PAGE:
The report noted that while the IIJA provides a significant increase in highway funding, the bill also includes: $351 billion for highways from the Highway Trust Fund and the General Fund; $91 billion for transit; $12 billion for highway safety; $66 billion for passenger rail; a new $27.5 billion formula-based bridge program; and a new $5 billion electric vehicle charging infrastructure formula program.
The full report can be read here.
Recent Infrastructure Investments, Cost Concerns
This month marked the one-year anniversary for the passing and signing of the $1.2 trillion IIJA, which is touted as the largest infusion of federal investment into infrastructure projects in more than a decade.
Recently, the U.S. Department of Transportation has announced the first round of grants from the law’s competitive Bridge Investment Program and the Federal Highway Administration has released nearly $60 billion in funding for 12 formula programs under the law, in addition to awarding more than $2.2 billion for RAISE program transportation projects and $1.5 billion for the INFRA competitive grant program.
The American Society of Civil Engineers also released a new virtual map this month in partnership with Accelerator for America, featuring projects getting underway thanks to funding from the bipartisan infrastructure law for its one-year anniversary.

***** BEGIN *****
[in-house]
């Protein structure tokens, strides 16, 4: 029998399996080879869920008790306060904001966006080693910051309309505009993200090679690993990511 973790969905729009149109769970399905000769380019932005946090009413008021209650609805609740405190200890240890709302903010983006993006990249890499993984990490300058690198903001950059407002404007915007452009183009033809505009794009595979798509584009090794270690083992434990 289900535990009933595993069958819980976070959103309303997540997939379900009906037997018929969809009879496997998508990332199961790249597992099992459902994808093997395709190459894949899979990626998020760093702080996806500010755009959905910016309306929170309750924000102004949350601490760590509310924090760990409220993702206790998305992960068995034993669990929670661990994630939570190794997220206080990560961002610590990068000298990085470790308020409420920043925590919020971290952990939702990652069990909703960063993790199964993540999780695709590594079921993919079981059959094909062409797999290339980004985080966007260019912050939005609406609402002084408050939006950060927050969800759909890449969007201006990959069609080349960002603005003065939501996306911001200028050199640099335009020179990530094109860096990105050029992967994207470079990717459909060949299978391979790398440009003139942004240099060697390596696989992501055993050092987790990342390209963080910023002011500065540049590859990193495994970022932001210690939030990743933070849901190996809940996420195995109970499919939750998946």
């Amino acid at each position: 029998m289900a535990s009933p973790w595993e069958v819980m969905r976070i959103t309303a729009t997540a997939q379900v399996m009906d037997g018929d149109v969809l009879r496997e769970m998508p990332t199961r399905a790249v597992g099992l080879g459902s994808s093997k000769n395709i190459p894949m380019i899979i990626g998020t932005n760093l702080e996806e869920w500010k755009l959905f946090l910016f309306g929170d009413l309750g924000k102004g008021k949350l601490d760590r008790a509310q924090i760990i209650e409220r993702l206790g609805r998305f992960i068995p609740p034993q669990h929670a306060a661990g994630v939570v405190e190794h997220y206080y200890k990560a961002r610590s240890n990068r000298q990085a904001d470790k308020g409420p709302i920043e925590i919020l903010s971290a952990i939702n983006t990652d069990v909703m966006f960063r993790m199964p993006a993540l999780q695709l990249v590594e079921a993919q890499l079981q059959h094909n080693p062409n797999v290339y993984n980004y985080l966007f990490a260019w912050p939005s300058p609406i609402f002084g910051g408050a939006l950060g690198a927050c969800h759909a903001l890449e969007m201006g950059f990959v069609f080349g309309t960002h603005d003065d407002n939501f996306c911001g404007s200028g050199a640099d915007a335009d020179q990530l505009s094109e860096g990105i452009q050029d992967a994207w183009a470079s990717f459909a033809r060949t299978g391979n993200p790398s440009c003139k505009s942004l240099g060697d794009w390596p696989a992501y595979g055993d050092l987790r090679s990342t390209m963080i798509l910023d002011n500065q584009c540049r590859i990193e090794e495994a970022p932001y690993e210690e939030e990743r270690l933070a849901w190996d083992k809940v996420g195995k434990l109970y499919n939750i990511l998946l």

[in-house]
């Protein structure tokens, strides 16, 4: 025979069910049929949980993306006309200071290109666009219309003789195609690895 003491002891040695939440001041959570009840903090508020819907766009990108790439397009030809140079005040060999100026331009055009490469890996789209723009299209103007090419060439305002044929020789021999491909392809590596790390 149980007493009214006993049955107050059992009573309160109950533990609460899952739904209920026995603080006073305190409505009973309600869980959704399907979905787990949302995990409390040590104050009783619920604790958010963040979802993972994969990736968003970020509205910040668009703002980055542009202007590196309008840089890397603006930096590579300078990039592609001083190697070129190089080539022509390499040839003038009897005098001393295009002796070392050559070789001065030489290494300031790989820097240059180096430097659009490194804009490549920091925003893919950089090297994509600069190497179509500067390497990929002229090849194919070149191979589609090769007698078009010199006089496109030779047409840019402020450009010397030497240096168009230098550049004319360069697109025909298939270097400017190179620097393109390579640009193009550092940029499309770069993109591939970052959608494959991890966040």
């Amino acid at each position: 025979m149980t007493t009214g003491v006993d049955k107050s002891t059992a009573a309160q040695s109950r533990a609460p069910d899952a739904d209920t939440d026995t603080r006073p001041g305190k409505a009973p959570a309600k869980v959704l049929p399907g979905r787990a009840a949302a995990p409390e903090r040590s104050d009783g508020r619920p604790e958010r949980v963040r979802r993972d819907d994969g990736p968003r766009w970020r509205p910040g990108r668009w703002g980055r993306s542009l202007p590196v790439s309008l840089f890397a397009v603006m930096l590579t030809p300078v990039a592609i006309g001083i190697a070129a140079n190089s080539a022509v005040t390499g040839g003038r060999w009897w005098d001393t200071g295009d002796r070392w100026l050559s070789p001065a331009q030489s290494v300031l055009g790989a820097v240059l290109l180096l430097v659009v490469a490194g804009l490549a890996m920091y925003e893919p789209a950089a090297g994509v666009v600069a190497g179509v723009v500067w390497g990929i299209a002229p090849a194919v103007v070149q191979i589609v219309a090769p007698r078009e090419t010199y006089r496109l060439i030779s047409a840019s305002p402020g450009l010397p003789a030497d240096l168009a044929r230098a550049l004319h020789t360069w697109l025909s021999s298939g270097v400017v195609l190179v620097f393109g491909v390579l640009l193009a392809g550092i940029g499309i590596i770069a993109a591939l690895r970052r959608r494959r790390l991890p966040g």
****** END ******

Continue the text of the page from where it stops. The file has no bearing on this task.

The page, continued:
According to ASCE, communities in all 50 states are seeing the benefits of the bipartisan infrastructure law, as funds go towards fixing potholes, rehabilitating bridges, replacing lead pipes and cleaning up the environment.
The bipartisan infrastructure law reportedly invests in all 17 of the infrastructure categories included in ASCE’s 2021 Report Card for America’s Infrastructure, with a cumulative grade of C-. The new map tool pairs with statistics from the Infrastructure Report Card, as well as testimonials from elected officials discussing the importance of the law to their city or state’s community.
However, according to the U.S. Department of Transportation Inspector General, the Department also faces a “number of significant challenges” to implement the bipartisan infrastructure law, including inflation, labor and supply chain issues.
In a report to U.S. Transportation Secretary Pete Buttigieg, Inspector General Eric Soskin issued a warning that the Department needs to recruit, develop and retain the necessary workforce to implement and oversee infrastructure law programs.
Additionally, they will need to effectively coordinate with key stakeholders to overcome their immediate administrative challenges and mitigate risks they face amid broader economic challenges. Soskin added that the DOT will also need to enhance or establish effective and efficient processes for awarding and administering the billions of dollars in grants, as well as overseeing compliance.
According to the report, the National Infrastructure Advisory Council concluded in a 2021 report that the United States is “ill-equipped” to ensure a skilled workforce for its critical infrastructure. Soskin noted that the bipartisan infrastructure law could exacerbate these existing workforce challenges.
Current goals over the next year for the Department include improving some 65,000 miles of roads and 1,500 bridges; investing in over 600 airport infrastructure projects; invest in an estimated 15,000 new buses, ferries and subway cars; invest in 75 new, Made-in-America locomotives and at least 73 Made-in-America intercity trainsets; and build 500,000 EV charging stations in the next five years.